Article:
I felt really conflicted about the movie. I do think its a really important movie for white people to see, because it takes slavery, a situation that they could in no way relate to or understand, and makes it relatable by having it happen *to* someone who was free. Since he was a free man who was kidnapped, everyone can see the horror of how wrong that was, and can put themselves in his shoes. However, what left my conflicted was realizing that the filmmakers were invoking little empathy about what was happening to the rest of the slaves. They do of course show the horrors of what happens to them as well, but you leave the theater feeling good about his wrong being righted at the end, and never look back and think about the rest of them. I think that is why this movie is so successful because everyone can relate, which is also why I think its important for white people to see, but at the same time I think it devalues the lives and stories of the rest of the slaves. In the final scene where he is reunited with his family, like everyone in the theater I was crying, but shortly thereafter I realized, “Wait, why am I crying for him and not the other slaves? Why is his story so much more tragic?” Because this happened *to* him, He is not “supposed” to be a slave, therefor its wrong. The rest of the slaves were born into it, so for them it’s just the way it is, but for him, it was wrong. – Ellie Bryan, Musician.
I think there is actually a danger here that the more privileged among us will take solace in the idea that slavery is somehow “over”, or that the institutional, generational oppression of people of color is not alive and well in the here and now. The events in this movie need to be seen as the antecedent of our current reality. – Chris Moore
I hope it does. Just last week my children’s supervising teacher said to me and the boys “racism is over, thing are equal”. Upon seeing the look of shock on my face she said “I mean, at least for me it is”. And honestly I don’t know if a movie like this, about the past, can change someone’s mind about today. – Melanie Moore
Do you think this particular movie, and movies like this, has an impact the culture within the Pagan community? Why or why not?
I think only time will tell, though we are ultimately a sub-culture in and of ourselves, we are none the less part of the mainstream culture. In religious practices that originate in cultural specific locales, I believe it is essential that we understand how ethnic nationalism can affect our religious traditions in modern pagan practices, and how it influences us to understand American history and other individuals. – Byron Tyler Coles, Student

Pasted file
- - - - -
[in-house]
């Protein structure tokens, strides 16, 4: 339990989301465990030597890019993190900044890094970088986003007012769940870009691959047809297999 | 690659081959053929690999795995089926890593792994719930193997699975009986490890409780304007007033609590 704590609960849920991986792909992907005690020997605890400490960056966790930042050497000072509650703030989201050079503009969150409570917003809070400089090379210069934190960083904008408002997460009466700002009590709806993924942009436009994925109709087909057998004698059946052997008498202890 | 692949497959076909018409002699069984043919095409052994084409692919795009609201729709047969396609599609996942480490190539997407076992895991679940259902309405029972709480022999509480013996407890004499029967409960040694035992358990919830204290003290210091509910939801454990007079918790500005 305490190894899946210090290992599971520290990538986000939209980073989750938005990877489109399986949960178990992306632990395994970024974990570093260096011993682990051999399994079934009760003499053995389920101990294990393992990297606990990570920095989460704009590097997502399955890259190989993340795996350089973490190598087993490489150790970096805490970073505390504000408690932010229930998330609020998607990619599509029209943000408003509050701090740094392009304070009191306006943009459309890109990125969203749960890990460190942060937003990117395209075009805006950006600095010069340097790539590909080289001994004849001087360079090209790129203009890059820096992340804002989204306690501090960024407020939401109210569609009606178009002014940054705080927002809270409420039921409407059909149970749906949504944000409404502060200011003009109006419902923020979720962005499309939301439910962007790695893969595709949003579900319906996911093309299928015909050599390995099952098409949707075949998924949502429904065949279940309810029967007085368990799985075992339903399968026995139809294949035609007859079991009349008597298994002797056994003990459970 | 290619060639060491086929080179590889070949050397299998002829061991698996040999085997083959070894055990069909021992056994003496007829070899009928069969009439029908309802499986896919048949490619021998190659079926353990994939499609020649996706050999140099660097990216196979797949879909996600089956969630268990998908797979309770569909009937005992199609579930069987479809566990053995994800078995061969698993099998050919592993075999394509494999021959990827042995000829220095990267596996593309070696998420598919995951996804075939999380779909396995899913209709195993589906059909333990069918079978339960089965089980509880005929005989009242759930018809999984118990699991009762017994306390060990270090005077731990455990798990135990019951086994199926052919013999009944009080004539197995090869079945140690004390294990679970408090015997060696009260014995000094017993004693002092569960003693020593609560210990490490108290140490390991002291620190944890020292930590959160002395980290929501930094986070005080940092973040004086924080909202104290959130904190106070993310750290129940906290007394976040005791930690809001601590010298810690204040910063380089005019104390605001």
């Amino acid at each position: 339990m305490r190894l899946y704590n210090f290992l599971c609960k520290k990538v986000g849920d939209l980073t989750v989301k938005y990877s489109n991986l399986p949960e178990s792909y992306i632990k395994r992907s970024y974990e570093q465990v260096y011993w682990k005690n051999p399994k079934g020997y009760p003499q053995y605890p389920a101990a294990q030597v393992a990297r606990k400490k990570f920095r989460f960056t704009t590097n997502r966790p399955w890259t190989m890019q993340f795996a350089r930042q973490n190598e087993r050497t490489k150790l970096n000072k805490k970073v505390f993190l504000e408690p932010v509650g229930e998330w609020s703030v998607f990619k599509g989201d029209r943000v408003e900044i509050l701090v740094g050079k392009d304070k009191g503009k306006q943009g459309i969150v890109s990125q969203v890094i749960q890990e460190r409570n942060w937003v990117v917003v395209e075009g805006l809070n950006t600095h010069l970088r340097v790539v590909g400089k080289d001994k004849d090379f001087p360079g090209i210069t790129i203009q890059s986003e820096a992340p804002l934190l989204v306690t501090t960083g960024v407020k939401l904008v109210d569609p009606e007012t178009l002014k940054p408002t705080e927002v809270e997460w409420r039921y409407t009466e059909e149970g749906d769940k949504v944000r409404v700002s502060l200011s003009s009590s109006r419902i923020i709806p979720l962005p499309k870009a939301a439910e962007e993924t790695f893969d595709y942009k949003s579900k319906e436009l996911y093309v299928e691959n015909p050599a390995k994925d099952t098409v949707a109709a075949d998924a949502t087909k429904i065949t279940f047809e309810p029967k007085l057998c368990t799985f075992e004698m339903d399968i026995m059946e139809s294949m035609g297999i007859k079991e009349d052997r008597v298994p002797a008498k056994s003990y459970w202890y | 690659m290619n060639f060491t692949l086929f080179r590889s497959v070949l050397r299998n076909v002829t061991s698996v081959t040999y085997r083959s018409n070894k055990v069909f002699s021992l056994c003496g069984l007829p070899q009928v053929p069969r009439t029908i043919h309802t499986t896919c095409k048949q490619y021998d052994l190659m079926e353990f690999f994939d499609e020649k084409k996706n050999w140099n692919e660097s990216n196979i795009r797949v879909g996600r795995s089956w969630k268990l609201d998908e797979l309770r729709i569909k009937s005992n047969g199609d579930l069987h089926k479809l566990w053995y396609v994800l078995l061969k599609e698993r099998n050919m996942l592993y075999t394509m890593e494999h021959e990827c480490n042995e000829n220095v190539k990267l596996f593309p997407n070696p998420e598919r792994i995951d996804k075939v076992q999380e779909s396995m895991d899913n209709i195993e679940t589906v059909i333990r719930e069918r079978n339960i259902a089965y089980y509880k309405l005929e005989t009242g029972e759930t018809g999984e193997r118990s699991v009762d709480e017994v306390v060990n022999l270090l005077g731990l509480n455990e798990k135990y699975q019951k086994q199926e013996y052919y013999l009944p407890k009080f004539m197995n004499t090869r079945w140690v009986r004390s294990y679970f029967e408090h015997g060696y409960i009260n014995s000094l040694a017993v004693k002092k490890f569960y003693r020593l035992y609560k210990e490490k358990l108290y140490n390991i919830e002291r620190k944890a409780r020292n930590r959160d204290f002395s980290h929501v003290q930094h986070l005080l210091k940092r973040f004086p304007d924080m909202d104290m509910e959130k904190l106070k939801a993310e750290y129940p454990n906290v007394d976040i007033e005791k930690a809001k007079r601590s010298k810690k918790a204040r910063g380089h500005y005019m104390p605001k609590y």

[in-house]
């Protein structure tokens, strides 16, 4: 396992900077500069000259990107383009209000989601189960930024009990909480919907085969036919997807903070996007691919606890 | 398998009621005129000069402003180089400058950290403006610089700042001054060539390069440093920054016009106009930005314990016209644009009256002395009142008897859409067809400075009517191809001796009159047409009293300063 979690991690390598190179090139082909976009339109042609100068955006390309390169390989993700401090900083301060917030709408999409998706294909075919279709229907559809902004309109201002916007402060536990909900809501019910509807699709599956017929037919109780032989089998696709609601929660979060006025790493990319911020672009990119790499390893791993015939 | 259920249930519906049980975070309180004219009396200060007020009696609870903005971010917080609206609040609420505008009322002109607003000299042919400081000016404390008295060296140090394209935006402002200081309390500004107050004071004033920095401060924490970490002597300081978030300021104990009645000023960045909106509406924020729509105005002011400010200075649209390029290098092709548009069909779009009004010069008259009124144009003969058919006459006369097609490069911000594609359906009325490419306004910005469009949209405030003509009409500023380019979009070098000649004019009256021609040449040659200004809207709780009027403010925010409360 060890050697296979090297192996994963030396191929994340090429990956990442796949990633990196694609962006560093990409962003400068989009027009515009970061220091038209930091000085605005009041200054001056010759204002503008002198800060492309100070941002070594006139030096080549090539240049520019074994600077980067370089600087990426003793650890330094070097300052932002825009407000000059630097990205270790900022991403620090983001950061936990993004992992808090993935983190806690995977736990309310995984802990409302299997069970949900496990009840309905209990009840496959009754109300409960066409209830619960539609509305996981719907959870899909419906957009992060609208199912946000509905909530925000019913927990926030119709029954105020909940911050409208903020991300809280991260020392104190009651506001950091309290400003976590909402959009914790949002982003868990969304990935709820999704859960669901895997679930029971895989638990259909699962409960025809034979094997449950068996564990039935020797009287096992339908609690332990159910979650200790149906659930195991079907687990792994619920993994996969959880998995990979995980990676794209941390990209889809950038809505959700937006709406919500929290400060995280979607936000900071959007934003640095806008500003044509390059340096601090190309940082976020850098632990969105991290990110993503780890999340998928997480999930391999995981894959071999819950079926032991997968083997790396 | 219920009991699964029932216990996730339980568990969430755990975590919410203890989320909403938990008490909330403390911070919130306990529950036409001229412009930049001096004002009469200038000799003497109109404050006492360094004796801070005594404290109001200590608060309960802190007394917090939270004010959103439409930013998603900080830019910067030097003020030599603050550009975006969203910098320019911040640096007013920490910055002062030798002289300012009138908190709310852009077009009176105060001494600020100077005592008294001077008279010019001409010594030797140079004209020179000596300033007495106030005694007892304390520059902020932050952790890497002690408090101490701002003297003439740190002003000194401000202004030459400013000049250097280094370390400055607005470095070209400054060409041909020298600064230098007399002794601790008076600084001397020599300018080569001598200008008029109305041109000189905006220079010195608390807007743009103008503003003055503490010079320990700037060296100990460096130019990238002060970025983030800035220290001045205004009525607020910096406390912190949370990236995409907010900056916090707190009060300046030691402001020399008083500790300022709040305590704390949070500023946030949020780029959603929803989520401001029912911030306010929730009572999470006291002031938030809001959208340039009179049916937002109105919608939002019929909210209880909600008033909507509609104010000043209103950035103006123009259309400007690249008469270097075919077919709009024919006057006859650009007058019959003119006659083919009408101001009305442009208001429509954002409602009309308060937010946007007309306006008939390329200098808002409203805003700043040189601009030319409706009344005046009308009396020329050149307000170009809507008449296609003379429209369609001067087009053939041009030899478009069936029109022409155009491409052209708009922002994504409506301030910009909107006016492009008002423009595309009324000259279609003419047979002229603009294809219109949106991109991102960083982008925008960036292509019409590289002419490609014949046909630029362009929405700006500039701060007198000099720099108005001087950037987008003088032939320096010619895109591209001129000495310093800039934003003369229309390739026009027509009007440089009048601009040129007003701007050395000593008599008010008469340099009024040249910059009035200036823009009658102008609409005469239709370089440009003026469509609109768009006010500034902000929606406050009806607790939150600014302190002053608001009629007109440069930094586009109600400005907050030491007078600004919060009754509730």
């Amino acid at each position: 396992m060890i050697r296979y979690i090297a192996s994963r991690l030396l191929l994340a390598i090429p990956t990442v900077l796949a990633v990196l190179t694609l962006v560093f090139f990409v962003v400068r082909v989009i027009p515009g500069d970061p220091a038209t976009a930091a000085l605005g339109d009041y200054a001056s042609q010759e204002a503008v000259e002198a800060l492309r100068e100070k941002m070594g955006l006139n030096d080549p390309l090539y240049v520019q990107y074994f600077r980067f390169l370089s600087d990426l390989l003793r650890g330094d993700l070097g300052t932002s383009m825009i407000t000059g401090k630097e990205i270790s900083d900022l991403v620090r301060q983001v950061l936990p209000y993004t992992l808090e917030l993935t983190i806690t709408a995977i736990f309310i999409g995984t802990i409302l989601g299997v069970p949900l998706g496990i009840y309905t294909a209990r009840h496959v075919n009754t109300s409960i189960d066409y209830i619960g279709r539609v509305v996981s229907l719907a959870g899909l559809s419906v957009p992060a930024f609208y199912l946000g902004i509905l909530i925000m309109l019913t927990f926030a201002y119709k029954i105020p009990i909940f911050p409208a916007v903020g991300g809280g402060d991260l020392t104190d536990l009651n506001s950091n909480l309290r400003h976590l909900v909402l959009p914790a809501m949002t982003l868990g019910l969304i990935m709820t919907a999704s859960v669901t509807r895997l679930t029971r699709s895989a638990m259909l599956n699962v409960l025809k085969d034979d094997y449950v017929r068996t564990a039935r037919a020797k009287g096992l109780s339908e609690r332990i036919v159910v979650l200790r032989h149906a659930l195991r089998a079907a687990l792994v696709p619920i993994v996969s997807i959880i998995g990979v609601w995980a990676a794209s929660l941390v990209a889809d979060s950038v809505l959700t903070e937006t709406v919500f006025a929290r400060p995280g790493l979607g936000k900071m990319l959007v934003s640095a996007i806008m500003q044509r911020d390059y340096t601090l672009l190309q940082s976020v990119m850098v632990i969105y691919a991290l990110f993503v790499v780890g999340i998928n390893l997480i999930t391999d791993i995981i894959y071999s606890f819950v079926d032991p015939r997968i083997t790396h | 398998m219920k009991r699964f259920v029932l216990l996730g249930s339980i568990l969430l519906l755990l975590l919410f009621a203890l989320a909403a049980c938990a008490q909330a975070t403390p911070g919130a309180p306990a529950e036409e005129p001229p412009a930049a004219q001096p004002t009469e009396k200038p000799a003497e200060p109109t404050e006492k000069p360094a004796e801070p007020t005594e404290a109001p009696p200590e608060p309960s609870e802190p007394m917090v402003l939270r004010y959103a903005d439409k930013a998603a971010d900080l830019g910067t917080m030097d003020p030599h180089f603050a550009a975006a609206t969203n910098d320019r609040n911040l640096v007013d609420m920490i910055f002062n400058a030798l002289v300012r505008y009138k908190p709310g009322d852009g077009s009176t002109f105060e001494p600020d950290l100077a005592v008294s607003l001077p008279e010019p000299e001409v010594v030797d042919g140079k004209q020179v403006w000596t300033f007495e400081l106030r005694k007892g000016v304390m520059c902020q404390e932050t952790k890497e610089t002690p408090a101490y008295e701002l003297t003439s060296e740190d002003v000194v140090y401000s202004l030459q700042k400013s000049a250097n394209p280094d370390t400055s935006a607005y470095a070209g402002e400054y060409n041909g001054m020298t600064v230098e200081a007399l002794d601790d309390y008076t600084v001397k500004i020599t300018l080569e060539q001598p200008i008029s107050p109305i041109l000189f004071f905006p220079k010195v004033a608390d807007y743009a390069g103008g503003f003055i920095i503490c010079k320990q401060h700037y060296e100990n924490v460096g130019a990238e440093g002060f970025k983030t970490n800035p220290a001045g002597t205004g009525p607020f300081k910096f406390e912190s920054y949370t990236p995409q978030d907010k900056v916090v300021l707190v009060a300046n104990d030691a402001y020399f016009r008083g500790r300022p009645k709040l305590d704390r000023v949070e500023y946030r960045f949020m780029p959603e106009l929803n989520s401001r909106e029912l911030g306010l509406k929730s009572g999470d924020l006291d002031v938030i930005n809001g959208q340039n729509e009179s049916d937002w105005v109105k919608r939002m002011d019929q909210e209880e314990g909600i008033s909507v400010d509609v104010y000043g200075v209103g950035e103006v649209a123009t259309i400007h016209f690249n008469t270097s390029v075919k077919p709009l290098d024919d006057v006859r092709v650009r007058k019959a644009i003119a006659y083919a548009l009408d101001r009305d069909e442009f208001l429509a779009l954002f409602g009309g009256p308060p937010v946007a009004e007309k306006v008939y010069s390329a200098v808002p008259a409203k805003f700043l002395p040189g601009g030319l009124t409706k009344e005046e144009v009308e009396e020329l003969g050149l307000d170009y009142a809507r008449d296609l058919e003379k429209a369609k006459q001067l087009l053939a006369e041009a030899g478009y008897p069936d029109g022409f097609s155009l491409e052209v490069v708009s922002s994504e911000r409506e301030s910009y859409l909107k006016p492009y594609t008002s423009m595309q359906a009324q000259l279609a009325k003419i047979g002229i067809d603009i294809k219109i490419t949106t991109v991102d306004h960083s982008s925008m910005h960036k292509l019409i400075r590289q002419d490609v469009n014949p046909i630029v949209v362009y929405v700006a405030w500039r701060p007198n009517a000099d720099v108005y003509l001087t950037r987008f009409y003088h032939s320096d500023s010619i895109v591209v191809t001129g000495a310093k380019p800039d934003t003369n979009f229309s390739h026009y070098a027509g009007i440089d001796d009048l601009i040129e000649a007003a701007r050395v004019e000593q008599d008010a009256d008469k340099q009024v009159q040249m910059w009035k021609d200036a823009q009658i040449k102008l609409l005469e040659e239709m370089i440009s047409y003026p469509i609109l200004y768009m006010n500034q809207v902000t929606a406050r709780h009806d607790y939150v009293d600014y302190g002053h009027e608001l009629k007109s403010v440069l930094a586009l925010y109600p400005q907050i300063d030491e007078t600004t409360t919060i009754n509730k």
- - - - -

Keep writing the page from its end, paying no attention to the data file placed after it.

We Pagans are generally open-minded. The danger of this attitude can be complacency, or an unwillingness to further examine our assumptions. I think this movie can raise the awareness of those Pagans who are willing to feel uncomfortable and challenged. – Chris Moore
I would like to think that this movie would have great impact on pagan culture, and there are many groups such as Reclaiming and Come As You Are Coven who are not only committed to Social Justice but consider cultural education and social justice activism to be part of their magical practice and deeply linked with earth based spirituality. And there were far too many in the pagan community who did not see this film because they were convinced that it had nothing to do with them or their experience and did not connect with the idea of “Perfect Love and Perfect Trust” on a sociocultural level.- Heaven Walker, Dianic High Priestess
How can movies like this impact individuals within the Pagan community’s ability to understand the impact of historical oppression on diversity today?
Magic and movies are both visual mediums, and often experiential; what we see often becomes truth. The truth is informal censorship of slavery through film history is a dialogue that extends far beyond the visual medium; and we as a country have done little to truly understand and reflect on our history and the real human impact of slavery. 12 Years a Slave reveals itself as one of the first major film attempts to explore slavery not as a political institution (“Lincoln”) or as an individualist fantasy-land in which any slave could take on an army of whites if they “wanted” to ( “Django Unchained”) but as it was actually experienced to those who endured it. It is authentic truth, much like magical experience is authentic truth.